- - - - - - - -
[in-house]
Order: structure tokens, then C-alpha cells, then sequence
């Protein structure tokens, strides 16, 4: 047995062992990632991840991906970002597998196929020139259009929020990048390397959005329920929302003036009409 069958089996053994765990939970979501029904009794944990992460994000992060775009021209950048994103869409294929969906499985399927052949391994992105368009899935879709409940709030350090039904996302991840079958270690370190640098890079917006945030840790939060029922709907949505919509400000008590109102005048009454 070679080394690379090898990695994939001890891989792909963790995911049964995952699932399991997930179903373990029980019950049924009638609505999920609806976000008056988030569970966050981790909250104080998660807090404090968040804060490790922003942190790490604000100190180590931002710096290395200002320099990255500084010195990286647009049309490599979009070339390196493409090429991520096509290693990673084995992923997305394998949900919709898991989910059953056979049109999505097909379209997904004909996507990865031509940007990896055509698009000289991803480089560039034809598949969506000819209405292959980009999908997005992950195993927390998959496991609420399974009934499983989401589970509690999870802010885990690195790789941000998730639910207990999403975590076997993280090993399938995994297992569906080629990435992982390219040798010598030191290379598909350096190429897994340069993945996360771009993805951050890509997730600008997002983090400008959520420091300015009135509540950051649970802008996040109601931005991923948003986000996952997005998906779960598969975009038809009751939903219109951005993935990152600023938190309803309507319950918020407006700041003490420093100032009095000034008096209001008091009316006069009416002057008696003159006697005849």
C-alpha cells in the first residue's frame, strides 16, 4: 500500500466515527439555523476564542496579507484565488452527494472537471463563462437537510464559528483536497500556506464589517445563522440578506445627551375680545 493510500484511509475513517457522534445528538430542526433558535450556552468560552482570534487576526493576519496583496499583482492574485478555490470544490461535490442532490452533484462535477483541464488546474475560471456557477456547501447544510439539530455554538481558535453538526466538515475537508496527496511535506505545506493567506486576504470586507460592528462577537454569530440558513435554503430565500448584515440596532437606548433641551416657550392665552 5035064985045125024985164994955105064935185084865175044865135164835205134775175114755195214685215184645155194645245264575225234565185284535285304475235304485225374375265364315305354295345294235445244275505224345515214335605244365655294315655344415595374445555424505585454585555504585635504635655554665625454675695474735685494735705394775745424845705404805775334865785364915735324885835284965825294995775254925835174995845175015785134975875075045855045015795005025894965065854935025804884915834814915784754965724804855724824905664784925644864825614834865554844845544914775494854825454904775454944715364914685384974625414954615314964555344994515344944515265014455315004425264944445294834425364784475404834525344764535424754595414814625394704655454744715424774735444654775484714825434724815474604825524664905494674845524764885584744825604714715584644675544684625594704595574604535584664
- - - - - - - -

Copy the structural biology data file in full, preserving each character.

[in-house]
Order: structure tokens, then C-alpha cells, then sequence
């Protein structure tokens, strides 16, 4: 047995062992990632991840991906970002597998196929020139259009929020990048390397959005329920929302003036009409 069958089996053994765990939970979501029904009794944990992460994000992060775009021209950048994103869409294929969906499985399927052949391994992105368009899935879709409940709030350090039904996302991840079958270690370190640098890079917006945030840790939060029922709907949505919509400000008590109102005048009454 070679080394690379090898990695994939001890891989792909963790995911049964995952699932399991997930179903373990029980019950049924009638609505999920609806976000008056988030569970966050981790909250104080998660807090404090968040804060490790922003942190790490604000100190180590931002710096290395200002320099990255500084010195990286647009049309490599979009070339390196493409090429991520096509290693990673084995992923997305394998949900919709898991989910059953056979049109999505097909379209997904004909996507990865031509940007990896055509698009000289991803480089560039034809598949969506000819209405292959980009999908997005992950195993927390998959496991609420399974009934499983989401589970509690999870802010885990690195790789941000998730639910207990999403975590076997993280090993399938995994297992569906080629990435992982390219040798010598030191290379598909350096190429897994340069993945996360771009993805951050890509997730600008997002983090400008959520420091300015009135509540950051649970802008996040109601931005991923948003986000996952997005998906779960598969975009038809009751939903219109951005993935990152600023938190309803309507319950918020407006700041003490420093100032009095000034008096209001008091009316006069009416002057008696003159006697005849």
C-alpha cells in the first residue's frame, strides 16, 4: 500500500466515527439555523476564542496579507484565488452527494472537471463563462437537510464559528483536497500556506464589517445563522440578506445627551375680545 493510500484511509475513517457522534445528538430542526433558535450556552468560552482570534487576526493576519496583496499583482492574485478555490470544490461535490442532490452533484462535477483541464488546474475560471456557477456547501447544510439539530455554538481558535453538526466538515475537508496527496511535506505545506493567506486576504470586507460592528462577537454569530440558513435554503430565500448584515440596532437606548433641551416657550392665552 5035064985045125024985164994955105064935185084865175044865135164835205134775175114755195214685215184645155194645245264575225234565185284535285304475235304485225374375265364315305354295345294235445244275505224345515214335605244365655294315655344415595374445555424505585454585555504585635504635655554665625454675695474735685494735705394775745424845705404805775334865785364915735324885835284965825294995775254925835174995845175015785134975875075045855045015795005025894965065854935025804884915834814915784754965724804855724824905664784925644864825614834865554844845544914775494854825454904775454944715364914685384974625414954615314964555344994515344944515265014455315004425264944445294834425364784475404834525344764535424754595414814625394704655454744715424774735444654775484714825434724815474604825524664905494674845524764885584744825604714715584644675544684625594704595574604535584664